In things you never knew you needed until today: whisky sneakers. Or, more specifically, sneakers created in a collaboration between Glenfiddich and Melbourne-based artist Chase Shiel in honour of the renowned Scottish distillery’s latest release, Grand Cru, a smooth single-malt matured for 23 years and finished in French cuvée oak casks.
Only, you’ll need be quick. There are just 23 pairs.
The limited-edition footwear comes in the same black and gold palette used for the Cru packaging, with details inspired by the experience of drinking the whisky – the look, the aromas, the flavours, the mouth feel.
Aged diesel leather accents on the toe bumper, eyelet panels, wings and heel along with rich nubuck provide the unique aromatic signature that only comes from high-grade leathers, reminiscent of the whisky flavour experience. Gold stitching, including the Glenfiddich stag, finishes the concept with panache.
“The design was all about complementing the Grand Cru,” explains Shiel, who had been customising sneakers for over a decade before formalising his training at RMIT. After graduating, he ventured into more traditional men’s footwear before realising his true passion was deconstructing and reconstructing sneakers to create wearable art.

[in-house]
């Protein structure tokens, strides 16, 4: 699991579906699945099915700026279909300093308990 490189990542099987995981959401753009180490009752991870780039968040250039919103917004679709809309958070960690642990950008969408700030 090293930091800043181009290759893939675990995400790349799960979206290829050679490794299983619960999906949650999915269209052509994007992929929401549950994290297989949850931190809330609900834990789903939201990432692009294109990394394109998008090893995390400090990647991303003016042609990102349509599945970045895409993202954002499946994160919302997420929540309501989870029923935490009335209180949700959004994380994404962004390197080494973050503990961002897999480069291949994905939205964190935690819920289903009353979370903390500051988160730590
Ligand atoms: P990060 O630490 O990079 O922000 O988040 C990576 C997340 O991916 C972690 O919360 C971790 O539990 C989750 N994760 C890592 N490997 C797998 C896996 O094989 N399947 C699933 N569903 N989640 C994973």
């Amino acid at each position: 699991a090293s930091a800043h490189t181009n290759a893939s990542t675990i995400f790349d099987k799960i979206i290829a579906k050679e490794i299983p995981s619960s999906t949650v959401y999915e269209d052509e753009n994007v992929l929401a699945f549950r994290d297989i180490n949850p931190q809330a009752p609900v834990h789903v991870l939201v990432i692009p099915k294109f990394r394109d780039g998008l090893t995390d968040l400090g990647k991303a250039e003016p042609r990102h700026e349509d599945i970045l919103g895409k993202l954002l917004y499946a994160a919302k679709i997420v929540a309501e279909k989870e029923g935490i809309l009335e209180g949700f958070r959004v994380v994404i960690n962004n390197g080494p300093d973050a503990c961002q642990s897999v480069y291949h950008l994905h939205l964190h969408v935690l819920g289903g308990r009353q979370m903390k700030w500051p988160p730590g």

Melbourne-based artist Chase Shiel in his studio in Kensington, Melbourne, during the design phase.
Glenfiddich presented a unique challenge, he says. “It was essential to keep the black and gold colours and incorporate particular bottle and packaging design aspects. I had actually finished constructing the upper, but I was missing that final spark. That’s where the mid-sections explosion was added – 15,000 embroidered gold stitches. When that was finalised, and I could see the result, it really was a celebration.”
Whisky connoisseurs might sniff at the idea of pairing a single malt with streetwear, but Ross Blainey, Glenfiddich brand ambassador for Australia and New Zealand, says the collaboration is based on the simplest of principles – desire.
Chase Shiel making the exclusive sneakers by hand. The mid-section contains 15,000 embroidered gold stitches.